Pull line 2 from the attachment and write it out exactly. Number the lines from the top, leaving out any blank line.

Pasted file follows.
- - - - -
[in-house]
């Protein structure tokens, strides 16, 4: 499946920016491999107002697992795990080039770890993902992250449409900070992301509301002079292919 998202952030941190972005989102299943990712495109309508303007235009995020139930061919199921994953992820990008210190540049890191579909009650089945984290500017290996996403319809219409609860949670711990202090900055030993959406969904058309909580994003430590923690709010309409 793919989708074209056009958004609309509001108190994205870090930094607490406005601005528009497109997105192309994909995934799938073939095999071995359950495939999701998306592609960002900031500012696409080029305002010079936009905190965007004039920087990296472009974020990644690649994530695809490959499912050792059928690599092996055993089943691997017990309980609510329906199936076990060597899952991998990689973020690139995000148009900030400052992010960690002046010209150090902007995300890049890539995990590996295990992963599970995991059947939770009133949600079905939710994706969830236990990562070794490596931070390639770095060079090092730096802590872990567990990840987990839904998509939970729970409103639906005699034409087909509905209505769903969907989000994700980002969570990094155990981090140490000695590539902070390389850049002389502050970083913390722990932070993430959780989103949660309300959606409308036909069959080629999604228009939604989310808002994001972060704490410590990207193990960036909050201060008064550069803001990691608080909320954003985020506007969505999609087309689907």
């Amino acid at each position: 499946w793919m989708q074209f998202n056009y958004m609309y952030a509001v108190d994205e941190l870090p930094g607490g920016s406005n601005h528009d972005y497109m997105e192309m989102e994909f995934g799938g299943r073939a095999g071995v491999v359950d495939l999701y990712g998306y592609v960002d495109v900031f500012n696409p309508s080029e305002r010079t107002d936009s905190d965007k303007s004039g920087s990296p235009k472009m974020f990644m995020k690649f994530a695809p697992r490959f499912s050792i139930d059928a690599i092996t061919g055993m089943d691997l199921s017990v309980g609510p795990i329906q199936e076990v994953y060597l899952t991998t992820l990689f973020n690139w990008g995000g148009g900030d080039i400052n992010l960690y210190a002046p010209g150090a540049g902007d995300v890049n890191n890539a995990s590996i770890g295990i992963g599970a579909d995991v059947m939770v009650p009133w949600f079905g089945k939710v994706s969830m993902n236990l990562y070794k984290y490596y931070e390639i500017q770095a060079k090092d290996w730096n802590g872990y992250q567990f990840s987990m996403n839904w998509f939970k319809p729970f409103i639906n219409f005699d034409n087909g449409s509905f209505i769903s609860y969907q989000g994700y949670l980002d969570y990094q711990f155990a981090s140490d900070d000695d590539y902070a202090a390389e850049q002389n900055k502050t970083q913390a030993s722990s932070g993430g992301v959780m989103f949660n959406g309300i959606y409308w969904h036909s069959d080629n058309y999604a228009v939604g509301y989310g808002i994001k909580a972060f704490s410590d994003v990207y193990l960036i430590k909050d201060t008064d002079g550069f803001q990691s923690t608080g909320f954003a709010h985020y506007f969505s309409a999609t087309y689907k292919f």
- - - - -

């Protein structure tokens, strides 16, 4: 499946920016491999107002697992795990080039770890993902992250449409900070992301509301002079292919 998202952030941190972005989102299943990712495109309508303007235009995020139930061919199921994953992820990008210190540049890191579909009650089945984290500017290996996403319809219409609860949670711990202090900055030993959406969904058309909580994003430590923690709010309409 793919989708074209056009958004609309509001108190994205870090930094607490406005601005528009497109997105192309994909995934799938073939095999071995359950495939999701998306592609960002900031500012696409080029305002010079936009905190965007004039920087990296472009974020990644690649994530695809490959499912050792059928690599092996055993089943691997017990309980609510329906199936076990060597899952991998990689973020690139995000148009900030400052992010960690002046010209150090902007995300890049890539995990590996295990992963599970995991059947939770009133949600079905939710994706969830236990990562070794490596931070390639770095060079090092730096802590872990567990990840987990839904998509939970729970409103639906005699034409087909509905209505769903969907989000994700980002969570990094155990981090140490000695590539902070390389850049002389502050970083913390722990932070993430959780989103949660309300959606409308036909069959080629999604228009939604989310808002994001972060704490410590990207193990960036909050201060008064550069803001990691608080909320954003985020506007969505999609087309689907």